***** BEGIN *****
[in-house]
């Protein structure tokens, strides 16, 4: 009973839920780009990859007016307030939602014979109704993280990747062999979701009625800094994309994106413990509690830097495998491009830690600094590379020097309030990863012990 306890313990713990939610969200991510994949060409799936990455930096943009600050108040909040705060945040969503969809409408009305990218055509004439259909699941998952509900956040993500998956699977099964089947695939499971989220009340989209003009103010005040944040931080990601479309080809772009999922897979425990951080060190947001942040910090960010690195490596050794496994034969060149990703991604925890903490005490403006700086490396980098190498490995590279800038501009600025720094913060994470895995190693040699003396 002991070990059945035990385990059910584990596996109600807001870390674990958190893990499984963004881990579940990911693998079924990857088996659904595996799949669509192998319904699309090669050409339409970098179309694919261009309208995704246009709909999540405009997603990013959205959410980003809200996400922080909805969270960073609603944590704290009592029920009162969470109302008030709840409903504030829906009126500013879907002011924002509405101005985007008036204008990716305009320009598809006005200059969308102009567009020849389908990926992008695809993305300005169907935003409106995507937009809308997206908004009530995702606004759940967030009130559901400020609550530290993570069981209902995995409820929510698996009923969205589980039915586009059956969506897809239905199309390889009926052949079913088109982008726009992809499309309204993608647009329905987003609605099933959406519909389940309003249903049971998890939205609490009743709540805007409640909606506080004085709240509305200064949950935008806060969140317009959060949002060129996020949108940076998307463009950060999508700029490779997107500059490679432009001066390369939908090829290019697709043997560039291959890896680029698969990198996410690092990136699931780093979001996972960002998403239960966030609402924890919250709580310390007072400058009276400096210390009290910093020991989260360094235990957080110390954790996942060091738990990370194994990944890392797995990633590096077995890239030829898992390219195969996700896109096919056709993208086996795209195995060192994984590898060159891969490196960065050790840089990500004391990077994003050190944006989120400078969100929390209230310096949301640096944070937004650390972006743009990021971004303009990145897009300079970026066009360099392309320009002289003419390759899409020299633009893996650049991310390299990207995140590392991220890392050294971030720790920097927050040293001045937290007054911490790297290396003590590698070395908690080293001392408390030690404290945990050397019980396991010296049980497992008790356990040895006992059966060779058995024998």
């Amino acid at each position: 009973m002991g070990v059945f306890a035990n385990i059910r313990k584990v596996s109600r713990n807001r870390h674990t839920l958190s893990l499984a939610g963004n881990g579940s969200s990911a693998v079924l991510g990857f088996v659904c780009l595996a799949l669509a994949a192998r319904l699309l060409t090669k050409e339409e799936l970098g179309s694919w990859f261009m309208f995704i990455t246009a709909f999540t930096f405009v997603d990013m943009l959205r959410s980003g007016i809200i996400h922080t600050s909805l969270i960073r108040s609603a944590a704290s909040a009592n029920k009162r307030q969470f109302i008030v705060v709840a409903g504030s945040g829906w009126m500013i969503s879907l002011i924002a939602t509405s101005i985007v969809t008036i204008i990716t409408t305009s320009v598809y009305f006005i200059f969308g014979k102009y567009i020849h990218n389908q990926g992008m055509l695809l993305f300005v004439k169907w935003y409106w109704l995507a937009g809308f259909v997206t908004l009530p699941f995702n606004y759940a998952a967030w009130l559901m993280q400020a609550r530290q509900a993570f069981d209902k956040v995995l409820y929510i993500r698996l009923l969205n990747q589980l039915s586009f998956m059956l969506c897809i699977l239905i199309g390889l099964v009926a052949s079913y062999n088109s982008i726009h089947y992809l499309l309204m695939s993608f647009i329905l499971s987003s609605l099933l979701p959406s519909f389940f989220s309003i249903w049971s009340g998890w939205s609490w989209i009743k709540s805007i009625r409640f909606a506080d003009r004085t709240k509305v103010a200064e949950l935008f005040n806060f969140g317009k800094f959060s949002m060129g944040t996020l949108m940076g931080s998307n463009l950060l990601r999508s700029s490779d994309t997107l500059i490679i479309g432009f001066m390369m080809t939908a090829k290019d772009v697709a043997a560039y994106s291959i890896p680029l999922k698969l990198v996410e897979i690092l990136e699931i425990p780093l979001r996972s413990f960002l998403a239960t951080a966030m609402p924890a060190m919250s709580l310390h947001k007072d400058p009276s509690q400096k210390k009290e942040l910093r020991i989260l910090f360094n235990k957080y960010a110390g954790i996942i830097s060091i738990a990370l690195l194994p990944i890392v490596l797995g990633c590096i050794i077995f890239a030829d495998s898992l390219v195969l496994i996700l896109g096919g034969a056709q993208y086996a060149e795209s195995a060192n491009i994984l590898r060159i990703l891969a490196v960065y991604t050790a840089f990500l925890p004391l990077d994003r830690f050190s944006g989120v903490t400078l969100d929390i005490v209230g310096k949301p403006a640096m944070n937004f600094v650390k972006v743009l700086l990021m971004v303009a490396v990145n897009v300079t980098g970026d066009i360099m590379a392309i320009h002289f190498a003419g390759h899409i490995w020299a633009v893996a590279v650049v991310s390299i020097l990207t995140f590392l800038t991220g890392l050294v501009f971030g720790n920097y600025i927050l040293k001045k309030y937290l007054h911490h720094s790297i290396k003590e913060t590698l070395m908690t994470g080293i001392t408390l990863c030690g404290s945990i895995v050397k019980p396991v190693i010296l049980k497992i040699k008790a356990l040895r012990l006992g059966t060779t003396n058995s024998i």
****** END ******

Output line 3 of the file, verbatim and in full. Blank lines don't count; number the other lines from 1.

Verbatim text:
């Amino acid at each position: 009973m002991g070990v059945f306890a035990n385990i059910r313990k584990v596996s109600r713990n807001r870390h674990t839920l958190s893990l499984a939610g963004n881990g579940s969200s990911a693998v079924l991510g990857f088996v659904c780009l595996a799949l669509a994949a192998r319904l699309l060409t090669k050409e339409e799936l970098g179309s694919w990859f261009m309208f995704i990455t246009a709909f999540t930096f405009v997603d990013m943009l959205r959410s980003g007016i809200i996400h922080t600050s909805l969270i960073r108040s609603a944590a704290s909040a009592n029920k009162r307030q969470f109302i008030v705060v709840a409903g504030s945040g829906w009126m500013i969503s879907l002011i924002a939602t509405s101005i985007v969809t008036i204008i990716t409408t305009s320009v598809y009305f006005i200059f969308g014979k102009y567009i020849h990218n389908q990926g992008m055509l695809l993305f300005v004439k169907w935003y409106w109704l995507a937009g809308f259909v997206t908004l009530p699941f995702n606004y759940a998952a967030w009130l559901m993280q400020a609550r530290q509900a993570f069981d209902k956040v995995l409820y929510i993500r698996l009923l969205n990747q589980l039915s586009f998956m059956l969506c897809i699977l239905i199309g390889l099964v009926a052949s079913y062999n088109s982008i726009h089947y992809l499309l309204m695939s993608f647009i329905l499971s987003s609605l099933l979701p959406s519909f389940f989220s309003i249903w049971s009340g998890w939205s609490w989209i009743k709540s805007i009625r409640f909606a506080d003009r004085t709240k509305v103010a200064e949950l935008f005040n806060f969140g317009k800094f959060s949002m060129g944040t996020l949108m940076g931080s998307n463009l950060l990601r999508s700029s490779d994309t997107l500059i490679i479309g432009f001066m390369m080809t939908a090829k290019d772009v697709a043997a560039y994106s291959i890896p680029l999922k698969l990198v996410e897979i690092l990136e699931i425990p780093l979001r996972s413990f960002l998403a239960t951080a966030m609402p924890a060190m919250s709580l310390h947001k007072d400058p009276s509690q400096k210390k009290e942040l910093r020991i989260l910090f360094n235990k957080y960010a110390g954790i996942i830097s060091i738990a990370l690195l194994p990944i890392v490596l797995g990633c590096i050794i077995f890239a030829d495998s898992l390219v195969l496994i996700l896109g096919g034969a056709q993208y086996a060149e795209s195995a060192n491009i994984l590898r060159i990703l891969a490196v960065y991604t050790a840089f990500l925890p004391l990077d994003r830690f050190s944006g989120v903490t400078l969100d929390i005490v209230g310096k949301p403006a640096m944070n937004f600094v650390k972006v743009l700086l990021m971004v303009a490396v990145n897009v300079t980098g970026d066009i360099m590379a392309i320009h002289f190498a003419g390759h899409i490995w020299a633009v893996a590279v650049v991310s390299i020097l990207t995140f590392l800038t991220g890392l050294v501009f971030g720790n920097y600025i927050l040293k001045k309030y937290l007054h911490h720094s790297i290396k003590e913060t590698l070395m908690t994470g080293i001392t408390l990863c030690g404290s945990i895995v050397k019980p396991v190693i010296l049980k497992i040699k008790a356990l040895r012990l006992g059966t060779t003396n058995s024998i």